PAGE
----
Word count: ~ 2,700
Warnings: Canon (assumed) character death, canon character death at a time that is not canon.
Summary: “Stop,” Ianto’s mother cuts him off. “He’s my child, Doctor. You can check the Matrix if you're doubtful.”
Disclaimer: All recognizable characters are the property of their respective owners. I am in no way associated with the creators, and no copyright infringement is intended.
A/N: Third chapter! Yay! I feel like my writing style jumps around a ton in this one, but I haven’t the heart to go back and rewrite it. :( Apologies, in that case.
(Timeline-y stuff: Ianto went into hiding a short while before the Rani was captured in the Second War in Heaven, meaning that neither she nor Ianto fought in the Last Great Time War, and don't even know about it.)
I hold within my hand (grains of the golden sand)
Five years old, nine, twenty-four, sixty, seventy-three, and Ianto is still a child clinging to his mother, still unsure and uncertain in a universe where they are alternately loathed and worshiped, Time Lords and Ladies in bright array slipping through the time stream and shifting things to their will.
“Non-interference” they call it, but no one listens to the rules, and especially not those in charge.
The Rani lets her lab mice grow and grow, and there's no rule against them eating a cat, but she’s banished anyway.
Rules, Ianto thinks, and he is five years old, nine, twenty-four, ninety. Rules are not for me.
The Rani smiles at him, his mother, so beautiful and proud and strong even when half her face is dark with blood. She’s never followed the rules, and all Ianto has ever wanted is to be just a little like her.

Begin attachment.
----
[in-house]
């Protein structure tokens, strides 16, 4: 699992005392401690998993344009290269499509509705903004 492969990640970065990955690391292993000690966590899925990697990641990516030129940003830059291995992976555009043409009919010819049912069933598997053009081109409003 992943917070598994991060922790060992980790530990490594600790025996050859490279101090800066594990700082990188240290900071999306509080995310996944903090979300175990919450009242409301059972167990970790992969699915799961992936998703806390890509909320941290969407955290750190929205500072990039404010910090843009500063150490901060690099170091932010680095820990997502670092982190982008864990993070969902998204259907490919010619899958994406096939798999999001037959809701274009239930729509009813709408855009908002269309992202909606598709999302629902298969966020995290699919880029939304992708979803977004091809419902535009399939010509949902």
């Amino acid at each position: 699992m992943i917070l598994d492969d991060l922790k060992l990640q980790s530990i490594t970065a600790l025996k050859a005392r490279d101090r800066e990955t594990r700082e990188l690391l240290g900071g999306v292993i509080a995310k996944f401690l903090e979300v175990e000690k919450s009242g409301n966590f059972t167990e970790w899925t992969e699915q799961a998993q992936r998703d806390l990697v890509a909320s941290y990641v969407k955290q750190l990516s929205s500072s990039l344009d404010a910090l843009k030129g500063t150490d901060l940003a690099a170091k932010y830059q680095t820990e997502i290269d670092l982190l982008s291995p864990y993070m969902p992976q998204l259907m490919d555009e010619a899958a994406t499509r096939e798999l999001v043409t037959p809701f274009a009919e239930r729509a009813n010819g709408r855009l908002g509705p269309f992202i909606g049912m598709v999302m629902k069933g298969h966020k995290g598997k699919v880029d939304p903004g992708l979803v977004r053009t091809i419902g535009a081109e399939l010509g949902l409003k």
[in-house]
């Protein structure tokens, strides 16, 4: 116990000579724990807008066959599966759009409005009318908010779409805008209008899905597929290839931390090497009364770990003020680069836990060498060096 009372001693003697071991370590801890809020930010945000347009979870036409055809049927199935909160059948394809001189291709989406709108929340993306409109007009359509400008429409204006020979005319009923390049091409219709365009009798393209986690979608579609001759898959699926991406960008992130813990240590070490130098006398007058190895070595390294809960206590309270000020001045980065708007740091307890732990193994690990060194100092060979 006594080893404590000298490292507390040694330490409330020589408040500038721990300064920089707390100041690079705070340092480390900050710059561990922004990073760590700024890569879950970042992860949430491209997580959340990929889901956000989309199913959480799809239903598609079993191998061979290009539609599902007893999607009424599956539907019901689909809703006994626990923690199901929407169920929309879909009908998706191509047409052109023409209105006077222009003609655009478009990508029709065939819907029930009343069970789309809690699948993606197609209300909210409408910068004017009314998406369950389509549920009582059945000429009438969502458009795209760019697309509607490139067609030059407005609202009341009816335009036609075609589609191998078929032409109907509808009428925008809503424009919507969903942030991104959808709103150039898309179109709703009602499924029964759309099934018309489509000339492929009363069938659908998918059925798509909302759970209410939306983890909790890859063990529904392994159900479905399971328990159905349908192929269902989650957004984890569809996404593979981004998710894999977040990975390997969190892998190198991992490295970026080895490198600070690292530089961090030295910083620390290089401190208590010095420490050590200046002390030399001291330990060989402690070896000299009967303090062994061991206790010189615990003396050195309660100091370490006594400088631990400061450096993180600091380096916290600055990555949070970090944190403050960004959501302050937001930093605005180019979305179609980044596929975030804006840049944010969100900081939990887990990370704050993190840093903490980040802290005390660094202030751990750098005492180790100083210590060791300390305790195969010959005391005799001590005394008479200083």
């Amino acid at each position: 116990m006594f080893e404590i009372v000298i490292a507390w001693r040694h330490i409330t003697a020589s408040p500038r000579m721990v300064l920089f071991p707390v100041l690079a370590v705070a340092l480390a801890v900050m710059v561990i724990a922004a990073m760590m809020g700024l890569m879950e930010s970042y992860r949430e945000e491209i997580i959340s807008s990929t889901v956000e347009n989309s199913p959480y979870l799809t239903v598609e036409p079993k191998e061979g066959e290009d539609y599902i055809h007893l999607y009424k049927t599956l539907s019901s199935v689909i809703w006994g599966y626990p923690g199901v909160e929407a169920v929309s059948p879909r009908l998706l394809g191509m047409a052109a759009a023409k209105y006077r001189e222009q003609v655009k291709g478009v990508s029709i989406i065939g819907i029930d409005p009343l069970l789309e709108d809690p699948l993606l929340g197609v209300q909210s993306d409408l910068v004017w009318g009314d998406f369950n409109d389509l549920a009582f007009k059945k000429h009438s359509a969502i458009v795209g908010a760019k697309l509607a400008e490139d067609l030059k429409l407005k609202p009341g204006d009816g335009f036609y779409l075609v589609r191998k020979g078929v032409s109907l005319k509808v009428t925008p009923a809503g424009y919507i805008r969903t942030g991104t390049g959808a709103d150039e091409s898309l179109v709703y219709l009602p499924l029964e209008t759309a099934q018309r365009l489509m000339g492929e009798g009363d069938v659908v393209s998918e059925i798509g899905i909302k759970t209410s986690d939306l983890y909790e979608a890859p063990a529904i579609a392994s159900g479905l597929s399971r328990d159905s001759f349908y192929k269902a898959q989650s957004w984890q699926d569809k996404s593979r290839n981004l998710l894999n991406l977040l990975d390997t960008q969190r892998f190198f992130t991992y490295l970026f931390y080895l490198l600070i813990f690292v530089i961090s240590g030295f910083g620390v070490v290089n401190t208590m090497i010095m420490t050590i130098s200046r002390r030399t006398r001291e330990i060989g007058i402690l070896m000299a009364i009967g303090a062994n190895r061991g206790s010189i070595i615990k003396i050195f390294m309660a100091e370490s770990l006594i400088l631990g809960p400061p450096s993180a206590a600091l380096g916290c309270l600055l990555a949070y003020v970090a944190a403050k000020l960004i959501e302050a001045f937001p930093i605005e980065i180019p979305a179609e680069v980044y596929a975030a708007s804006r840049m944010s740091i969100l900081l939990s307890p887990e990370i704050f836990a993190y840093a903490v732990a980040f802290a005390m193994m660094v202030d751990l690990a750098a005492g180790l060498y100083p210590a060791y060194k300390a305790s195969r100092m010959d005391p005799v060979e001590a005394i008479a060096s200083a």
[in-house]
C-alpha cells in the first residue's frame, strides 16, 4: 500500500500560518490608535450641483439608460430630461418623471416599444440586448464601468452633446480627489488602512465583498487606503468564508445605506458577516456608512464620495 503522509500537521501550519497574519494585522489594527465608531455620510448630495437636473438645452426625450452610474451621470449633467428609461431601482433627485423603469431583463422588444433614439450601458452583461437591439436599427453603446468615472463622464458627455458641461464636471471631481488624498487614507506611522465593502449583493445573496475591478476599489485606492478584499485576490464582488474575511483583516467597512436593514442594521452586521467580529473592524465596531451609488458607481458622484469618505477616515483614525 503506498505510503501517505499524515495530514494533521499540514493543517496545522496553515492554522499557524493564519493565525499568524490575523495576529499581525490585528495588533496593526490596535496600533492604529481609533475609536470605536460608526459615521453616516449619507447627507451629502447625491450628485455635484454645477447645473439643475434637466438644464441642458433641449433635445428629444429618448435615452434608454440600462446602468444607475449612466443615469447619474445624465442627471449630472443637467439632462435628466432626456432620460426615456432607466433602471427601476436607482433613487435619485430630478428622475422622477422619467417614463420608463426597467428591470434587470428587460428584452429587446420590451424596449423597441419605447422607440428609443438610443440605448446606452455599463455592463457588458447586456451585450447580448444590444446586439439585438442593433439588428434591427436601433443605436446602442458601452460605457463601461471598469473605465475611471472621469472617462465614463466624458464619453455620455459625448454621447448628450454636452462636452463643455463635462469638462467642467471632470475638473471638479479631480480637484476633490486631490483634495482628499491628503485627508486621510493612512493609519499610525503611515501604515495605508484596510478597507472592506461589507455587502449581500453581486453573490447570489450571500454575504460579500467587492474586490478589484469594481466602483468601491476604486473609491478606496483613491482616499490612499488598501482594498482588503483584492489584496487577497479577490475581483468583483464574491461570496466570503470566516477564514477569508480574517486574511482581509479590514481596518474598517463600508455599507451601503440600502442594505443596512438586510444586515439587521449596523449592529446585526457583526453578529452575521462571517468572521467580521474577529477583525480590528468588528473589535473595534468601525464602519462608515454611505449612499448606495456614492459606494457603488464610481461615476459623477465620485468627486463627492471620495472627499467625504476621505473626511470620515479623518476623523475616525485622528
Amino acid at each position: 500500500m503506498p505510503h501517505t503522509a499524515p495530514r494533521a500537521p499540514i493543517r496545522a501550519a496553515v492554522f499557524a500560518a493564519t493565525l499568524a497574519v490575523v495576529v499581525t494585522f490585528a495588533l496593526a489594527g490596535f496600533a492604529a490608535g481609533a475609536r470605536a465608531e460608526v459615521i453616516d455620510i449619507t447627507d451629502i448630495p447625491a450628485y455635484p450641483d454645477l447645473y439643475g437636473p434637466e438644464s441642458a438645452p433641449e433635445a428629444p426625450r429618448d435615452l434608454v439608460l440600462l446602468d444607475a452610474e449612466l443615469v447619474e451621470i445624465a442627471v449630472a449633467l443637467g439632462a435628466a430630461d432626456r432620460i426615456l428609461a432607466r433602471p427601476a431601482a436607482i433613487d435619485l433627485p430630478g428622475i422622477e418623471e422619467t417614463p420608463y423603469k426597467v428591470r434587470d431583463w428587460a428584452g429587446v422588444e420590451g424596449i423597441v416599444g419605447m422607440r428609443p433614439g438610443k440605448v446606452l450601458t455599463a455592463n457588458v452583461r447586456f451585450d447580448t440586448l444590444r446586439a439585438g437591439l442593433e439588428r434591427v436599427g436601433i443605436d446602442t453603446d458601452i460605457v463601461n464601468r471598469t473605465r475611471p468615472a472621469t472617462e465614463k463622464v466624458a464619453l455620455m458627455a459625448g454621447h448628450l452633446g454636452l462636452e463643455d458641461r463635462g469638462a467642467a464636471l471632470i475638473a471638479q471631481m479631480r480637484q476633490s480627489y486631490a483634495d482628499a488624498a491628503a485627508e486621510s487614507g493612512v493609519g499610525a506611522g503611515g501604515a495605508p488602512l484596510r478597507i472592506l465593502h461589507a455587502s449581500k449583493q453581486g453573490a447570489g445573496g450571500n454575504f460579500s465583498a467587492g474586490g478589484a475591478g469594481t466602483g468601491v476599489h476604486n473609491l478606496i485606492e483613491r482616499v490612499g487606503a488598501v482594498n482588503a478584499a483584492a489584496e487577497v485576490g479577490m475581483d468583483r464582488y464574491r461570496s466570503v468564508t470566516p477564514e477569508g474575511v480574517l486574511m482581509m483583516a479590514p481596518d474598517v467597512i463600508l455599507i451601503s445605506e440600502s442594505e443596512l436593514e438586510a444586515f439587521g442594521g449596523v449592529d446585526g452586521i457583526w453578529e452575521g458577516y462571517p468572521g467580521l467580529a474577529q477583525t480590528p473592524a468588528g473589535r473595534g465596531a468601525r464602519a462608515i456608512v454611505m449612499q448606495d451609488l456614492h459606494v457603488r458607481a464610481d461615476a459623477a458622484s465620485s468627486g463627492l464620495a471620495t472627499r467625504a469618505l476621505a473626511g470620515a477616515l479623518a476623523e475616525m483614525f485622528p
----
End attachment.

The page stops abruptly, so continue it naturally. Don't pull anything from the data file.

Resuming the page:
They're not on Gallifrey when the Second War in Heaven starts, because the Council’s rule is that all Time Lords have to fight for them, and neither of them have ever been any good at following rules.
It is years before and after and around the time Ianto learns why people speak of good and evil so insistently, even his mother—he has always seen in shades instead of stark-sharp colors, but he thought that the world was just that way.
Three years old, eight, nineteen, forty-three, seventy, and his mother is a whirlwind, genius and brilliance all knotted up and clothed in red—red like the blood on her face, red like passion, red like the lipstick she wears whenever the dark man comes to see her. Ianto adores her, but never blindly, because she has never, ever allowed him to be blind to anything, always pushing knowledge and thoughts upon him, even when they aren’t her own.
“Go,” she tells him at the gates to the Academy, “Go and show them who you are.”
But Ianto has always been a part of her, an extension, for all that she has taught him to be his own person. He is a newcomer in a place where everyone knows everyone else, the son of an exile even if no one knows that exile’s name, only allowed on Gallifrey by the petitions of the Rani’s family and the Doctor’s, who hate to see brilliance go to waste.
He is smart enough to know where he is not welcome, but too brave or stupid to let such feelings stop him. He graduates first in his class, earns a Type 99 TT Capsule, and leaves Gallifrey behind without looking back.
Bad blood shows through, they say in whispers, but never to his face. An exile’s son can never be one of us.
No, Ianto agrees, silently, and I would not want to.
His TARDIS leaps through time in stops and starts and sideways lunges, barely coming to a full halt before Ianto has the next coordinates entered and Tosh is sending them off again. Ianto wants to laugh, because he’s missed this, because this is him in a way nothing has been in so very, very long. The TARDIS hums under his fingers, eager as she runs, and her song is loud in his head.